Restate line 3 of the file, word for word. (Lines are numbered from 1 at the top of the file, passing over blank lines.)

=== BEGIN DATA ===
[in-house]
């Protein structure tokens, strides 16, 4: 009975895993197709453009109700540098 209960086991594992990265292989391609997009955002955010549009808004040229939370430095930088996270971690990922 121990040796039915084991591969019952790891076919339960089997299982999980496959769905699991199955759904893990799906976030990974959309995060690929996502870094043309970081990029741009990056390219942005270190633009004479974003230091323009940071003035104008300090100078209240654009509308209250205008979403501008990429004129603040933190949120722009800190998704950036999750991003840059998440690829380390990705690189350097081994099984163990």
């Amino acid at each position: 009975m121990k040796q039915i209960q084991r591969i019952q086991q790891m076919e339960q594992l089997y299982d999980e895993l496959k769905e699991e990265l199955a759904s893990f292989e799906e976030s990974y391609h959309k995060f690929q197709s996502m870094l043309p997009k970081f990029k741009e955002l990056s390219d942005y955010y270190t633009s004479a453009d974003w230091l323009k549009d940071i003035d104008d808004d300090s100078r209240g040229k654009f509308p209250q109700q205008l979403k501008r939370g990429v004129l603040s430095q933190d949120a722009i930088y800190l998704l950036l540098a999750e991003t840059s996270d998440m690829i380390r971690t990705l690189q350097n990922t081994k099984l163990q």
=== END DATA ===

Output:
């Amino acid at each position: 009975m121990k040796q039915i209960q084991r591969i019952q086991q790891m076919e339960q594992l089997y299982d999980e895993l496959k769905e699991e990265l199955a759904s893990f292989e799906e976030s990974y391609h959309k995060f690929q197709s996502m870094l043309p997009k970081f990029k741009e955002l990056s390219d942005y955010y270190t633009s004479a453009d974003w230091l323009k549009d940071i003035d104008d808004d300090s100078r209240g040229k654009f509308p209250q109700q205008l979403k501008r939370g990429v004129l603040s430095q933190d949120a722009i930088y800190l998704l950036l540098a999750e991003t840059s996270d998440m690829i380390r971690t990705l690189q350097n990922t081994k099984l163990q």